26-year-old Coal Miner
Cause of Death: Faked Railroad Accident
Murder Scene and Date
Milwaukee Road tracks
March 29, 1897
By Nancy Bowers
From the 1850s through the first four decades of the 20th Century, Appanoose County was one of Iowa’s principal coal mining areas.
Mines in Clarksdale, Diamond, Mystic, Rathbun, Jerome, and Darbyville dotted Walnut Creek as it flowed through Walnut Township.
The coal removed in these mines was shipped out on the Milwaukee Road, officially known as the Chicago, Milwaukee, St. Paul, and Pacific Railroad.
Mining was a tough job performed by tough men. And sometimes — as on any job — arguments broke out, offenses were given and taken, and personalities clashed.
Through some means, Mystic coal miner Elmer Anderson, a 26-year-old Swedish immigrant who lived in Darbyville, developed foes.
On Monday morning, March 29, 1897, Anderson’s mangled body — “ground into a hundred pieces,” according to newspapers — was found on the Milwaukee railroad tracks near Mystic.Despite the condition of the body, Anderson could be identified.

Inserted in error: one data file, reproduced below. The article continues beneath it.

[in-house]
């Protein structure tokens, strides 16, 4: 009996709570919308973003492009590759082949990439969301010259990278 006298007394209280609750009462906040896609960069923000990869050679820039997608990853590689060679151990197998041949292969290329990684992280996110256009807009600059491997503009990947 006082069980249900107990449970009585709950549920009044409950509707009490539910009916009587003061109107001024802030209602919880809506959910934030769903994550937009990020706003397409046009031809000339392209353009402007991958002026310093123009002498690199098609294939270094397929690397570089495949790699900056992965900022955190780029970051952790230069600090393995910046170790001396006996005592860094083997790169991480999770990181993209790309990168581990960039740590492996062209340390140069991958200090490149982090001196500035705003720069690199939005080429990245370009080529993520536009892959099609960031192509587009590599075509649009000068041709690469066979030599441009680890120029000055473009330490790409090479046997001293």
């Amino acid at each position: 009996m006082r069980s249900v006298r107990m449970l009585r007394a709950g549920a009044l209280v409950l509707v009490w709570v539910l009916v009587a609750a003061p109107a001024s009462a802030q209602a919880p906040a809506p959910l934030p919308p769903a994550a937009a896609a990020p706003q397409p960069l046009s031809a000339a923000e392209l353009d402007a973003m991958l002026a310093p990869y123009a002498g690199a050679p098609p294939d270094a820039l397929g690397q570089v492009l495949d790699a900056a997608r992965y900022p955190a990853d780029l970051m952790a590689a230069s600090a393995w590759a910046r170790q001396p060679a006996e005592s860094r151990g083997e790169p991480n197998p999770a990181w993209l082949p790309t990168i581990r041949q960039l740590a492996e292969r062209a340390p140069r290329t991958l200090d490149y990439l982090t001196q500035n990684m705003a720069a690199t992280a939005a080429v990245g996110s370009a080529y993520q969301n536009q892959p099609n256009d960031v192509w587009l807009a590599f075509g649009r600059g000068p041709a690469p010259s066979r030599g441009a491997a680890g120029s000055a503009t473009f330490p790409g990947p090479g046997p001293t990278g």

Authorities told the public that Elmer Anderson was killed “by enemies in Mystic” and then placed on the railroad tracks to be run over.
Please note: Use of information in this article should credit Nancy Bowers as the author and Iowa Unsolved Murders: Historic Cases as the source.
- ☛ appanoosecounty.net.
- ☛ “Condensed Iowa,” Daily Iowa Capital, March 31, 1897.
- ☛ “Mangled Body Found,” Iowa State Bystander, April 2, 1897.
- ☛ miningartifacts.homestead.com, 2008.